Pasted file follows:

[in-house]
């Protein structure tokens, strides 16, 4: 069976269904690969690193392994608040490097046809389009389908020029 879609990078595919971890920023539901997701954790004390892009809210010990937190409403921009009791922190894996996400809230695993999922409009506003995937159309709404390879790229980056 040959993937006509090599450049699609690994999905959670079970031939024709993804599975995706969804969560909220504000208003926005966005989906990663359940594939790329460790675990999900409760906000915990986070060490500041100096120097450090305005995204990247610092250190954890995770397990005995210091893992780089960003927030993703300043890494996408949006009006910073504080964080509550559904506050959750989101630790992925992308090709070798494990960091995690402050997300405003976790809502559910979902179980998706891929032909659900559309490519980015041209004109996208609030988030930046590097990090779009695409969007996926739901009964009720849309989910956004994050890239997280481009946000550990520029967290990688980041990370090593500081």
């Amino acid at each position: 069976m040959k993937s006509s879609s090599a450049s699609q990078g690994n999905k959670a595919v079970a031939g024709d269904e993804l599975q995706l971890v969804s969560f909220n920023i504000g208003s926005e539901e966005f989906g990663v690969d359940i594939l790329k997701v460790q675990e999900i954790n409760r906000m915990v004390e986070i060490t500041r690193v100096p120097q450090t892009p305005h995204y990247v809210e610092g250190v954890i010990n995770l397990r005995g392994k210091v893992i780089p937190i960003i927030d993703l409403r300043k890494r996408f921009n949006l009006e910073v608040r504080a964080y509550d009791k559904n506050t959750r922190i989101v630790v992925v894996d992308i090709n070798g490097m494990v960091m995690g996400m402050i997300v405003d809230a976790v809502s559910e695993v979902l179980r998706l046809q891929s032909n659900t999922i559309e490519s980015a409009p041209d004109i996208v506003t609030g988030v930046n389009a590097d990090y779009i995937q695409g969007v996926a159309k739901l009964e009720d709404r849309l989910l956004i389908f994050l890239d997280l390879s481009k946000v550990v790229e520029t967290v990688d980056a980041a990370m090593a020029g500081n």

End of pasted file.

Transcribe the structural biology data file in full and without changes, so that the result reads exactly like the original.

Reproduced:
[in-house]
């Protein structure tokens, strides 16, 4: 069976269904690969690193392994608040490097046809389009389908020029 879609990078595919971890920023539901997701954790004390892009809210010990937190409403921009009791922190894996996400809230695993999922409009506003995937159309709404390879790229980056 040959993937006509090599450049699609690994999905959670079970031939024709993804599975995706969804969560909220504000208003926005966005989906990663359940594939790329460790675990999900409760906000915990986070060490500041100096120097450090305005995204990247610092250190954890995770397990005995210091893992780089960003927030993703300043890494996408949006009006910073504080964080509550559904506050959750989101630790992925992308090709070798494990960091995690402050997300405003976790809502559910979902179980998706891929032909659900559309490519980015041209004109996208609030988030930046590097990090779009695409969007996926739901009964009720849309989910956004994050890239997280481009946000550990520029967290990688980041990370090593500081």
């Amino acid at each position: 069976m040959k993937s006509s879609s090599a450049s699609q990078g690994n999905k959670a595919v079970a031939g024709d269904e993804l599975q995706l971890v969804s969560f909220n920023i504000g208003s926005e539901e966005f989906g990663v690969d359940i594939l790329k997701v460790q675990e999900i954790n409760r906000m915990v004390e986070i060490t500041r690193v100096p120097q450090t892009p305005h995204y990247v809210e610092g250190v954890i010990n995770l397990r005995g392994k210091v893992i780089p937190i960003i927030d993703l409403r300043k890494r996408f921009n949006l009006e910073v608040r504080a964080y509550d009791k559904n506050t959750r922190i989101v630790v992925v894996d992308i090709n070798g490097m494990v960091m995690g996400m402050i997300v405003d809230a976790v809502s559910e695993v979902l179980r998706l046809q891929s032909n659900t999922i559309e490519s980015a409009p041209d004109i996208v506003t609030g988030v930046n389009a590097d990090y779009i995937q695409g969007v996926a159309k739901l009964e009720d709404r849309l989910l956004i389908f994050l890239d997280l390879s481009k946000v550990v790229e520029t967290v990688d980056a980041a990370m090593a020029g500081n």